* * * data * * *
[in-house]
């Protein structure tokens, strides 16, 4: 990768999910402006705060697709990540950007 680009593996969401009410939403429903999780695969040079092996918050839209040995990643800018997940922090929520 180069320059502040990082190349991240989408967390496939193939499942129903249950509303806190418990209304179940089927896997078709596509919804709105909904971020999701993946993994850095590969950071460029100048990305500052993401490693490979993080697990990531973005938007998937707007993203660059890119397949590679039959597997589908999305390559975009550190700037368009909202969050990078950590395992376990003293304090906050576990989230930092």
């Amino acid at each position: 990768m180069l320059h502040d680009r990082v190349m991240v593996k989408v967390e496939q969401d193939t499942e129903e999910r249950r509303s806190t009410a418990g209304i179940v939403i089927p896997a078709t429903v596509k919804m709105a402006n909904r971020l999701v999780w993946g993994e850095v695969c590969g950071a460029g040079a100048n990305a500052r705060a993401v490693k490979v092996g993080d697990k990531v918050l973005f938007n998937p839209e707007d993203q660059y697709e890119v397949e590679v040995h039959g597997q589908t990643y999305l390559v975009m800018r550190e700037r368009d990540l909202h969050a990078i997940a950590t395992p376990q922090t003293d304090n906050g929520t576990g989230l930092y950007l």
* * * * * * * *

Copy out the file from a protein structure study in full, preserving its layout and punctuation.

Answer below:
[in-house]
């Protein structure tokens, strides 16, 4: 990768999910402006705060697709990540950007 680009593996969401009410939403429903999780695969040079092996918050839209040995990643800018997940922090929520 180069320059502040990082190349991240989408967390496939193939499942129903249950509303806190418990209304179940089927896997078709596509919804709105909904971020999701993946993994850095590969950071460029100048990305500052993401490693490979993080697990990531973005938007998937707007993203660059890119397949590679039959597997589908999305390559975009550190700037368009909202969050990078950590395992376990003293304090906050576990989230930092």
């Amino acid at each position: 990768m180069l320059h502040d680009r990082v190349m991240v593996k989408v967390e496939q969401d193939t499942e129903e999910r249950r509303s806190t009410a418990g209304i179940v939403i089927p896997a078709t429903v596509k919804m709105a402006n909904r971020l999701v999780w993946g993994e850095v695969c590969g950071a460029g040079a100048n990305a500052r705060a993401v490693k490979v092996g993080d697990k990531v918050l973005f938007n998937p839209e707007d993203q660059y697709e890119v397949e590679v040995h039959g597997q589908t990643y999305l390559v975009m800018r550190e700037r368009d990540l909202h969050a990078i997940a950590t395992p376990q922090t003293d304090n906050g929520t576990g989230l930092y950007l």